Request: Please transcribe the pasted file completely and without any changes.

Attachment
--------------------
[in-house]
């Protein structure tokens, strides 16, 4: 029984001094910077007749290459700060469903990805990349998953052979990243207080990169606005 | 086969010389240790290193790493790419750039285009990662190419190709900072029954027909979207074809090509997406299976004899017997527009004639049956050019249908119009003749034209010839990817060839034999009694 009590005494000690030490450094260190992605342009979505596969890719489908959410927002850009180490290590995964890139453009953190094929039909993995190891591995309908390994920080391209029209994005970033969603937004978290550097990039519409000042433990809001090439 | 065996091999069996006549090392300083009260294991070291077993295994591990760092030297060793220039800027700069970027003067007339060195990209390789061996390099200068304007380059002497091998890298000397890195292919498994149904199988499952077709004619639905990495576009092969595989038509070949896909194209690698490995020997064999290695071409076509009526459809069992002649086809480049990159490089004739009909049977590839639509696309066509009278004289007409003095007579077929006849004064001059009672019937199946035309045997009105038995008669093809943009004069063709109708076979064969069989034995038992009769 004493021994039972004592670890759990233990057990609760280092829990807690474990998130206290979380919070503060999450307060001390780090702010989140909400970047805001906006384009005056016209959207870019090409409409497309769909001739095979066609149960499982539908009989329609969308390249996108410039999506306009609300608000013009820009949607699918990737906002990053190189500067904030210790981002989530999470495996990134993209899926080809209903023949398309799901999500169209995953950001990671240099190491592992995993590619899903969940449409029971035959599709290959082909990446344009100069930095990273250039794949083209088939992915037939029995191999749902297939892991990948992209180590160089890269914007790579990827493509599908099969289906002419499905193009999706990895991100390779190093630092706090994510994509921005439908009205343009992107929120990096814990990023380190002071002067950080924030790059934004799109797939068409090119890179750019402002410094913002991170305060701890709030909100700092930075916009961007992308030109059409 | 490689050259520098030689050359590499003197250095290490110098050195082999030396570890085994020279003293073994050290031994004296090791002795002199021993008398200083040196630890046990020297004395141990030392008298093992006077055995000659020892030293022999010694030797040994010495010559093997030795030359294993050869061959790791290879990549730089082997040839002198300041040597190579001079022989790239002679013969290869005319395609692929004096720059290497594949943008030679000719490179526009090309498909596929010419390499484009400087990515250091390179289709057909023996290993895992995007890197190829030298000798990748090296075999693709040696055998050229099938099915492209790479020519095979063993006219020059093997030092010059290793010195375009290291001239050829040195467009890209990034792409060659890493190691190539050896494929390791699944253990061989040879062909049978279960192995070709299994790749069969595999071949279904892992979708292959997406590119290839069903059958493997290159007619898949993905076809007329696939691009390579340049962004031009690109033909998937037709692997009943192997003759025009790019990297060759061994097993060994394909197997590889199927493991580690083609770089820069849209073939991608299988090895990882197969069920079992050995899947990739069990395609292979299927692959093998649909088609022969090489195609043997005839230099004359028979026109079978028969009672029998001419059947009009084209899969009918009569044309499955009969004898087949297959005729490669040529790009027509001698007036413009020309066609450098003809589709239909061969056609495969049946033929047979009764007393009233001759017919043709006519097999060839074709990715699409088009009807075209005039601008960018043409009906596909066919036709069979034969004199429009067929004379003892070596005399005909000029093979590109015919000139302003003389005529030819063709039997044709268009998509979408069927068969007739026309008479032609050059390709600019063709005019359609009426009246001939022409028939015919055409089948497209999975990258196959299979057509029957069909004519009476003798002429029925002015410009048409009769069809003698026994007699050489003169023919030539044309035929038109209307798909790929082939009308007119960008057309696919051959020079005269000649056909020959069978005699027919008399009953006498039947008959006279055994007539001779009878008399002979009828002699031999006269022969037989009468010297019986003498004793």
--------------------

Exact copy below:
[in-house]
């Protein structure tokens, strides 16, 4: 029984001094910077007749290459700060469903990805990349998953052979990243207080990169606005 | 086969010389240790290193790493790419750039285009990662190419190709900072029954027909979207074809090509997406299976004899017997527009004639049956050019249908119009003749034209010839990817060839034999009694 009590005494000690030490450094260190992605342009979505596969890719489908959410927002850009180490290590995964890139453009953190094929039909993995190891591995309908390994920080391209029209994005970033969603937004978290550097990039519409000042433990809001090439 | 065996091999069996006549090392300083009260294991070291077993295994591990760092030297060793220039800027700069970027003067007339060195990209390789061996390099200068304007380059002497091998890298000397890195292919498994149904199988499952077709004619639905990495576009092969595989038509070949896909194209690698490995020997064999290695071409076509009526459809069992002649086809480049990159490089004739009909049977590839639509696309066509009278004289007409003095007579077929006849004064001059009672019937199946035309045997009105038995008669093809943009004069063709109708076979064969069989034995038992009769 004493021994039972004592670890759990233990057990609760280092829990807690474990998130206290979380919070503060999450307060001390780090702010989140909400970047805001906006384009005056016209959207870019090409409409497309769909001739095979066609149960499982539908009989329609969308390249996108410039999506306009609300608000013009820009949607699918990737906002990053190189500067904030210790981002989530999470495996990134993209899926080809209903023949398309799901999500169209995953950001990671240099190491592992995993590619899903969940449409029971035959599709290959082909990446344009100069930095990273250039794949083209088939992915037939029995191999749902297939892991990948992209180590160089890269914007790579990827493509599908099969289906002419499905193009999706990895991100390779190093630092706090994510994509921005439908009205343009992107929120990096814990990023380190002071002067950080924030790059934004799109797939068409090119890179750019402002410094913002991170305060701890709030909100700092930075916009961007992308030109059409 | 490689050259520098030689050359590499003197250095290490110098050195082999030396570890085994020279003293073994050290031994004296090791002795002199021993008398200083040196630890046990020297004395141990030392008298093992006077055995000659020892030293022999010694030797040994010495010559093997030795030359294993050869061959790791290879990549730089082997040839002198300041040597190579001079022989790239002679013969290869005319395609692929004096720059290497594949943008030679000719490179526009090309498909596929010419390499484009400087990515250091390179289709057909023996290993895992995007890197190829030298000798990748090296075999693709040696055998050229099938099915492209790479020519095979063993006219020059093997030092010059290793010195375009290291001239050829040195467009890209990034792409060659890493190691190539050896494929390791699944253990061989040879062909049978279960192995070709299994790749069969595999071949279904892992979708292959997406590119290839069903059958493997290159007619898949993905076809007329696939691009390579340049962004031009690109033909998937037709692997009943192997003759025009790019990297060759061994097993060994394909197997590889199927493991580690083609770089820069849209073939991608299988090895990882197969069920079992050995899947990739069990395609292979299927692959093998649909088609022969090489195609043997005839230099004359028979026109079978028969009672029998001419059947009009084209899969009918009569044309499955009969004898087949297959005729490669040529790009027509001698007036413009020309066609450098003809589709239909061969056609495969049946033929047979009764007393009233001759017919043709006519097999060839074709990715699409088009009807075209005039601008960018043409009906596909066919036709069979034969004199429009067929004379003892070596005399005909000029093979590109015919000139302003003389005529030819063709039997044709268009998509979408069927068969007739026309008479032609050059390709600019063709005019359609009426009246001939022409028939015919055409089948497209999975990258196959299979057509029957069909004519009476003798002429029925002015410009048409009769069809003698026994007699050489003169023919030539044309035929038109209307798909790929082939009308007119960008057309696919051959020079005269000649056909020959069978005699027919008399009953006498039947008959006279055994007539001779009878008399002979009828002699031999006269022969037989009468010297019986003498004793």